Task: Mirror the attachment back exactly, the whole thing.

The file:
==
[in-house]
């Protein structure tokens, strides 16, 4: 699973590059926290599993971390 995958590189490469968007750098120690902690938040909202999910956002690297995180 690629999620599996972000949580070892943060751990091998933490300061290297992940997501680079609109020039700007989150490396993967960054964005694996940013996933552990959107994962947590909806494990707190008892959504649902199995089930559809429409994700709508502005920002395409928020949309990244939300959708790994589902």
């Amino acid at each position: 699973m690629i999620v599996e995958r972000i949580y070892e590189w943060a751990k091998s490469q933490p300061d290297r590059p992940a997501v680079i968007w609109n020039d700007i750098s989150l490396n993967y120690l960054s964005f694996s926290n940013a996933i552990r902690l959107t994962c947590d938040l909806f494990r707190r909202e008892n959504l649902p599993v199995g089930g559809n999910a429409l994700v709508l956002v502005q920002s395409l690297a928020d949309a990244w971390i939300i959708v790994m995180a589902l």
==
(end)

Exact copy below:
[in-house]
């Protein structure tokens, strides 16, 4: 699973590059926290599993971390 995958590189490469968007750098120690902690938040909202999910956002690297995180 690629999620599996972000949580070892943060751990091998933490300061290297992940997501680079609109020039700007989150490396993967960054964005694996940013996933552990959107994962947590909806494990707190008892959504649902199995089930559809429409994700709508502005920002395409928020949309990244939300959708790994589902």
């Amino acid at each position: 699973m690629i999620v599996e995958r972000i949580y070892e590189w943060a751990k091998s490469q933490p300061d290297r590059p992940a997501v680079i968007w609109n020039d700007i750098s989150l490396n993967y120690l960054s964005f694996s926290n940013a996933i552990r902690l959107t994962c947590d938040l909806f494990r707190r909202e008892n959504l649902p599993v199995g089930g559809n999910a429409l994700v709508l956002v502005q920002s395409l690297a928020d949309a990244w971390i939300i959708v790994m995180a589902l």